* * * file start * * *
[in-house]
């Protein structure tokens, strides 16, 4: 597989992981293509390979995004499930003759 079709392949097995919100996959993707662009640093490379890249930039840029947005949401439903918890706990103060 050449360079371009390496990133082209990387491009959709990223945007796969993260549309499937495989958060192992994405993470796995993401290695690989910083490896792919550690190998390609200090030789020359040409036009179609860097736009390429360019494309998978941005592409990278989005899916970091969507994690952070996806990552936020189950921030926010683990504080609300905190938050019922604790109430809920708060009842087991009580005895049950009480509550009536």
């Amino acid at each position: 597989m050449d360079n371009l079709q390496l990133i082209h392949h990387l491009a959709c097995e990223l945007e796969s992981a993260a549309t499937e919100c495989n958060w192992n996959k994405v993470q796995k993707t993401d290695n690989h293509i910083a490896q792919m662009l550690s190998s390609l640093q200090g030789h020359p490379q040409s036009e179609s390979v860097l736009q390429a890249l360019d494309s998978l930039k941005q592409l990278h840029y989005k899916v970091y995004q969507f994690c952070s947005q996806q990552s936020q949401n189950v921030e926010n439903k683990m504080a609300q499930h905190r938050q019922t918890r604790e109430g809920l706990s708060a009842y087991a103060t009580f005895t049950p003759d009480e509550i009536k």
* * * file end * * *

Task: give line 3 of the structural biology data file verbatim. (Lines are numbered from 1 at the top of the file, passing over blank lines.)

């Amino acid at each position: 597989m050449d360079n371009l079709q390496l990133i082209h392949h990387l491009a959709c097995e990223l945007e796969s992981a993260a549309t499937e919100c495989n958060w192992n996959k994405v993470q796995k993707t993401d290695n690989h293509i910083a490896q792919m662009l550690s190998s390609l640093q200090g030789h020359p490379q040409s036009e179609s390979v860097l736009q390429a890249l360019d494309s998978l930039k941005q592409l990278h840029y989005k899916v970091y995004q969507f994690c952070s947005q996806q990552s936020q949401n189950v921030e926010n439903k683990m504080a609300q499930h905190r938050q019922t918890r604790e109430g809920l706990s708060a009842y087991a103060t009580f005895t049950p003759d009480e509550i009536k």